Visible Spectrum

posted in: Light, Visible Spectrum 0

 

NASA, ‘Prism Spectrum’
Photo via NASA Earth Observatory

A prism’s display can go beyond startling and gain a mesmerizing even searing presence in refracting colors of the visual spectrum. Artists have represented and reinterpreted the spectrum in ways that are amazing in concept and coherence of execution.

 

 

Fabian Oefner, ‘Bismuth’, 2014
Photo via WIRED

The Swiss photographer and artist Fabian Oefner has revealed an unexpected array of hues by melting bismuth and scraping the molten metal as it cooled and oxidized. The ‘Bismuth’ photograph is an extraordinary capture of the wide range of colors reflected during the chemical and physical changes in the melted bismuth.

 

 

Peter Erskine, ‘Rainbow Sundial’, 2000
Photo via Erskine Solar Art

This solar powered prismatic spectrum is described by Erskine: “Hour and month lines . . . mark the hours, months, solstices and equinoxes with astronomical accuracy. A 30’ x 30’ moving cross of spectrum sunlight, powered by the rotation and tilt of the Earth tells the time and date. On cloudy days a laser pointer driven by a solar tracking program fills in for the rainbow.”

 

 

Emmanuelle Moureaux, ‘100 Colors’, 2015
Photo via Watson Festival

With references to the simplicity, beauty and tradition of Japanese architecture and paper design, the Tokyo architect and designer Emmanuelle Moureaux has selected a vivacious range of 100 hues to create an eye-popping spectacle of colored paper sheets structured in layers and floating in space.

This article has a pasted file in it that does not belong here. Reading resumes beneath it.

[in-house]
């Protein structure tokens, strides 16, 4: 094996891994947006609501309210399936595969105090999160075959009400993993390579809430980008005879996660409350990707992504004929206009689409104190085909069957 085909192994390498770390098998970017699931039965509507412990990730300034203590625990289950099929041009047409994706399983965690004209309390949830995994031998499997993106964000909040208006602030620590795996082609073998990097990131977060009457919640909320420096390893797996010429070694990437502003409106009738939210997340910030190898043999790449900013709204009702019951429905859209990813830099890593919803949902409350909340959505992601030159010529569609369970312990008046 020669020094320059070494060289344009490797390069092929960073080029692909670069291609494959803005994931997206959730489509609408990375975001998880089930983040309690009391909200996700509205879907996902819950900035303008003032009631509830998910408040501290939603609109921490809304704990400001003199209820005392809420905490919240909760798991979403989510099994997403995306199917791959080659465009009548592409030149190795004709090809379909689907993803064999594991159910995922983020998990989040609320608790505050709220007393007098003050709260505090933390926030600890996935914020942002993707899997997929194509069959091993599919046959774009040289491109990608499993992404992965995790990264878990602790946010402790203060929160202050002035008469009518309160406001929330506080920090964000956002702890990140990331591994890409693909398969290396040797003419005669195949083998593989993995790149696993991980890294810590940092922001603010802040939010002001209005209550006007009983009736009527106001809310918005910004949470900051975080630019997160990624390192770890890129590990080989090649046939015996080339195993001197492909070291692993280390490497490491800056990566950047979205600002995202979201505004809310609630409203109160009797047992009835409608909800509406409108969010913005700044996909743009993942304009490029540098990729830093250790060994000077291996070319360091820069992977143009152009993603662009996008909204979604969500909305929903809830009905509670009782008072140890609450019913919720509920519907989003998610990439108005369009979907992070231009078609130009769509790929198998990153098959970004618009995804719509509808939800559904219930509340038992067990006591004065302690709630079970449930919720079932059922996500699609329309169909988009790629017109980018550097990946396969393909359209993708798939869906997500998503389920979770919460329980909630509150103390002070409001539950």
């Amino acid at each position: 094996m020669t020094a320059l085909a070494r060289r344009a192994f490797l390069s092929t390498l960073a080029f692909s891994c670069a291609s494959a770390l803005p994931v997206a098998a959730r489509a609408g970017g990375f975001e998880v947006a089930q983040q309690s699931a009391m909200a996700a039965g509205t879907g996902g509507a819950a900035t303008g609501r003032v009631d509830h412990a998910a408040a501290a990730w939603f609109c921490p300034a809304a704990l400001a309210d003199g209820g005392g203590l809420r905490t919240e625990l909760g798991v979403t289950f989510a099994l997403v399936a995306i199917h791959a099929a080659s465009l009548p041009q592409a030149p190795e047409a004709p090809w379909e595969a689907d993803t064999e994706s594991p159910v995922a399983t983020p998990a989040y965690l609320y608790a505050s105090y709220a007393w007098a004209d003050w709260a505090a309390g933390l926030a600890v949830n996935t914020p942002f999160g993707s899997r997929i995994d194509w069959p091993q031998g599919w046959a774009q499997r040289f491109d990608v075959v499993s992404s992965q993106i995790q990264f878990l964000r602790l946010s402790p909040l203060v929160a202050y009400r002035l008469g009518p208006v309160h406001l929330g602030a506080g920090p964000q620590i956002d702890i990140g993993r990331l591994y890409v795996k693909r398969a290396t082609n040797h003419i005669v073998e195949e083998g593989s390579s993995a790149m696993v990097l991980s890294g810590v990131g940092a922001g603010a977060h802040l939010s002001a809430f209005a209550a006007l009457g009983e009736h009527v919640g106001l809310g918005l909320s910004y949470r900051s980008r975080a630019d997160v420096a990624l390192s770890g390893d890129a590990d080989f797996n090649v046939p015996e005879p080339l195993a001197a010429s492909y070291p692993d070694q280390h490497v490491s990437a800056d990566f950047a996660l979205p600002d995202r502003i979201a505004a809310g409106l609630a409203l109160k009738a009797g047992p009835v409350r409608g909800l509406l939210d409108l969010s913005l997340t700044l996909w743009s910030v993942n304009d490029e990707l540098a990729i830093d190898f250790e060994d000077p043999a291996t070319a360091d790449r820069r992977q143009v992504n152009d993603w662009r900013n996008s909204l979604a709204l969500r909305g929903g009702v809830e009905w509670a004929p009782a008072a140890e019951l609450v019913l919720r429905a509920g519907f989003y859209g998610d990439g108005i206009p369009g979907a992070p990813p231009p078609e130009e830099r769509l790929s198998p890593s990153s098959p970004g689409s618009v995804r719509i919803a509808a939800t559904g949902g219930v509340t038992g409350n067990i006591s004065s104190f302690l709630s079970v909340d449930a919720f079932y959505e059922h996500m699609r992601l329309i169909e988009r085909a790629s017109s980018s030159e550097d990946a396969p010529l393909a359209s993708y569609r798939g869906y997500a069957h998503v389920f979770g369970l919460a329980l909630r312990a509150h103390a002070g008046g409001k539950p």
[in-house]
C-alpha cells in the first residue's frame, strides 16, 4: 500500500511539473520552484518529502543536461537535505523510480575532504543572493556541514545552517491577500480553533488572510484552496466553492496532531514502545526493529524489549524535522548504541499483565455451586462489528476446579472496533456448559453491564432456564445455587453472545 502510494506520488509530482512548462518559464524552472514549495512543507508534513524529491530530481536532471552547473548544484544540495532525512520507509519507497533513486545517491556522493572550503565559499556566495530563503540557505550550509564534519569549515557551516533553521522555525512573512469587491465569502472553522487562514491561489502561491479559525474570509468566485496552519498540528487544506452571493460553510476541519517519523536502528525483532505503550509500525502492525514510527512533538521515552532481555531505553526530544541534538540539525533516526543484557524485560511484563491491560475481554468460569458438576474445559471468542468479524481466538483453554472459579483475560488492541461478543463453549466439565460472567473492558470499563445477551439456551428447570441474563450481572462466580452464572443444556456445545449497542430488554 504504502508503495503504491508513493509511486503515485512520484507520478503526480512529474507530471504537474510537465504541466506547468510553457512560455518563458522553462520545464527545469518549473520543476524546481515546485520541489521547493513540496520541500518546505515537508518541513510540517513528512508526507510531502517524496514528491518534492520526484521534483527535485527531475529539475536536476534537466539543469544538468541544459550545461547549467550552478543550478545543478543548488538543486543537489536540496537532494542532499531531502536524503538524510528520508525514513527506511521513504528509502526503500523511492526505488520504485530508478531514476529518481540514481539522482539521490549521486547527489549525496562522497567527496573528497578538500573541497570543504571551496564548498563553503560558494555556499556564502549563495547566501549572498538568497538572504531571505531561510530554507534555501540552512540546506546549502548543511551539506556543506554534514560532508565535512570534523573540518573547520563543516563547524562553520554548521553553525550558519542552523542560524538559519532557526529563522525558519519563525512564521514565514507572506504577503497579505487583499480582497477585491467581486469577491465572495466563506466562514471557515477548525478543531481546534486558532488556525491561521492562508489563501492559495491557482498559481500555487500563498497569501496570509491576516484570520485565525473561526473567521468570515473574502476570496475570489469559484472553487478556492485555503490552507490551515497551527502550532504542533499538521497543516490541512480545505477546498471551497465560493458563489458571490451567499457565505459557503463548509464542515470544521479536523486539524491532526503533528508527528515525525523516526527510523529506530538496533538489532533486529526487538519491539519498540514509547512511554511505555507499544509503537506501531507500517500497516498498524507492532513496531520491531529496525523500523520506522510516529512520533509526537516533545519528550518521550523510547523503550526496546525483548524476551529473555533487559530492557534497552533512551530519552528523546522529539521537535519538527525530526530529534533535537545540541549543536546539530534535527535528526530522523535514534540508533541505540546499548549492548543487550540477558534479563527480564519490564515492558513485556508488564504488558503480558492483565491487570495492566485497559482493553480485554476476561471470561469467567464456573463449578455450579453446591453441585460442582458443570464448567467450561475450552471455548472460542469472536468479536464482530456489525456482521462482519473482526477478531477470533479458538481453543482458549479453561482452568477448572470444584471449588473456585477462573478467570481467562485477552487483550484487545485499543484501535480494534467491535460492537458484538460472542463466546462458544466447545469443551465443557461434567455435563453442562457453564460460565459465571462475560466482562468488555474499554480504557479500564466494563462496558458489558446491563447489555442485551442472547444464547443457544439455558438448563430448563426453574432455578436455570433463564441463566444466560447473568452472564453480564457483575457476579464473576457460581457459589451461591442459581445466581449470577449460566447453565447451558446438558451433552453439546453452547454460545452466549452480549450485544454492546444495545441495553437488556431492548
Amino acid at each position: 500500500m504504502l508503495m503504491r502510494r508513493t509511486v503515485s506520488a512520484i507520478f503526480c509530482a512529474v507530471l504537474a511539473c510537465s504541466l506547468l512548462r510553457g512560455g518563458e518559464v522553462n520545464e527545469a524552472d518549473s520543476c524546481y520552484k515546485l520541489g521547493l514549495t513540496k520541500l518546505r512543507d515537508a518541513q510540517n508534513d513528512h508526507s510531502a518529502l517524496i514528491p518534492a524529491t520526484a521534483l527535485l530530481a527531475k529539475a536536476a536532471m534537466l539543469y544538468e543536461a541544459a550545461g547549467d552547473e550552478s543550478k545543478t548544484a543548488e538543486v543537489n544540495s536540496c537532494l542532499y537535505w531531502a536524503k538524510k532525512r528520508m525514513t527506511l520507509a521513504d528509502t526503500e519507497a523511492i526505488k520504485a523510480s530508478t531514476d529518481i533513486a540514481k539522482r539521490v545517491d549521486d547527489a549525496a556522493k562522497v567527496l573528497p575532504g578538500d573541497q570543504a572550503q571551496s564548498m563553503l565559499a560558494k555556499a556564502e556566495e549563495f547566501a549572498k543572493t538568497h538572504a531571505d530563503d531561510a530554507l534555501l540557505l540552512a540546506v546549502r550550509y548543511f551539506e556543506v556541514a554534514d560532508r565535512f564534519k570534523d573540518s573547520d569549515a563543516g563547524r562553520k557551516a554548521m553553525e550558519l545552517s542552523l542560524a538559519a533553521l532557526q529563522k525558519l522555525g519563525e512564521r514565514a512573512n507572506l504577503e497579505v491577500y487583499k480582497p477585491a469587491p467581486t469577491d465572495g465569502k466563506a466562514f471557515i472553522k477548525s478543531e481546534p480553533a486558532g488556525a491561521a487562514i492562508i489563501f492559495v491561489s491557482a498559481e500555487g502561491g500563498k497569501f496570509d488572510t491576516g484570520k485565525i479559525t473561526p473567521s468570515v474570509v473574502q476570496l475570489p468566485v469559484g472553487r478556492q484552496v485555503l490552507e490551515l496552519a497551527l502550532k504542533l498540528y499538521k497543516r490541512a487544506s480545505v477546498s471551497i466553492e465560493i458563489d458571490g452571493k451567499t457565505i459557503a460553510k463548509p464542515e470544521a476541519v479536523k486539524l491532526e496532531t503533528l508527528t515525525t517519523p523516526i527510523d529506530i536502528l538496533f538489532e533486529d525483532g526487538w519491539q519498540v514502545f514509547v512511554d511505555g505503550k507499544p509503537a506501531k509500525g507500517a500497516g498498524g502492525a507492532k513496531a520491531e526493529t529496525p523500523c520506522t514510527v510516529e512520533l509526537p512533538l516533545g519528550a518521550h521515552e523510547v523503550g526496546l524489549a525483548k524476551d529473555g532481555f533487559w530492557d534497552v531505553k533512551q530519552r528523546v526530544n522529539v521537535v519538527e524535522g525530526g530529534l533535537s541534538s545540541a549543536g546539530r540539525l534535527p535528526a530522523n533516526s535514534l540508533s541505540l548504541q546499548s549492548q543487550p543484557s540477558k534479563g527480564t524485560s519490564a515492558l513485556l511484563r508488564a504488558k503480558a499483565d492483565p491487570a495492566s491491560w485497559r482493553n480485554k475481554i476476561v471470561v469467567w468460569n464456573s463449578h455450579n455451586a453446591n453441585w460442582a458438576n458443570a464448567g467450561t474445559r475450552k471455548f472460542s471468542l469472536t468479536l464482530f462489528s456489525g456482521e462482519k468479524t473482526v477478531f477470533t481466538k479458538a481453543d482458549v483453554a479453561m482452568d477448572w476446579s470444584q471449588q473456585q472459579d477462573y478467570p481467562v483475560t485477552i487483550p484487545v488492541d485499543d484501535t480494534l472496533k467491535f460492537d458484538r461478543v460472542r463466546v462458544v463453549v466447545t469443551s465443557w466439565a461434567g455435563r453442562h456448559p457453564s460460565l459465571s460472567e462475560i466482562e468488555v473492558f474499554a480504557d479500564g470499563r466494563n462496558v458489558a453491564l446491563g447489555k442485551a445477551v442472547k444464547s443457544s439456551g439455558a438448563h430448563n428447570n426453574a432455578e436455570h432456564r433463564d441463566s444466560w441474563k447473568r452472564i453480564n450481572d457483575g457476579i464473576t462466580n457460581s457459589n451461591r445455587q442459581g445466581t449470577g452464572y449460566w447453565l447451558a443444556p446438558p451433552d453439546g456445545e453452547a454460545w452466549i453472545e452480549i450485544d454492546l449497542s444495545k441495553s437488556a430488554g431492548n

Gabriel Dawe, ‘Plexus 35’, 2016
Photo via COLOSSAL

Installation artist, Gabriel Dawe has achieved a perfection in representing white light as a visual spectrum of color wavelengths. Referred to as the man-made rainbow in the Toledo Museum of Art, lengths of colored thread radiate and reflect blended hues describing a diaphanous rainbow and giving it the feeling of having crept in from the windows above.

 

Illusion and Wit

posted in: Form 0

The trickery and wit of illusion – a source of continuing delight. The Oxford dictionary defines illusion as “an instance of a wrong or misinterpreted perception of a sensory experience”.  Even when recognized as a ‘misinterpreted’, it is enticing to participate in illusion – allowing the discovery of virtual realities and surrealistic interpretations of our existence. It fulfills a human need to go beyond what we know and be surprised and amazed.

 

The illusional concrete pillars from Honda’s CGI generated advertising
Photo via Honda CRV Commercial

 

Borromini’s ‘Perspective Arcade’, Palazzo Spada, Rome, 1660
Photo via Wikimedia Commons Forced Perspective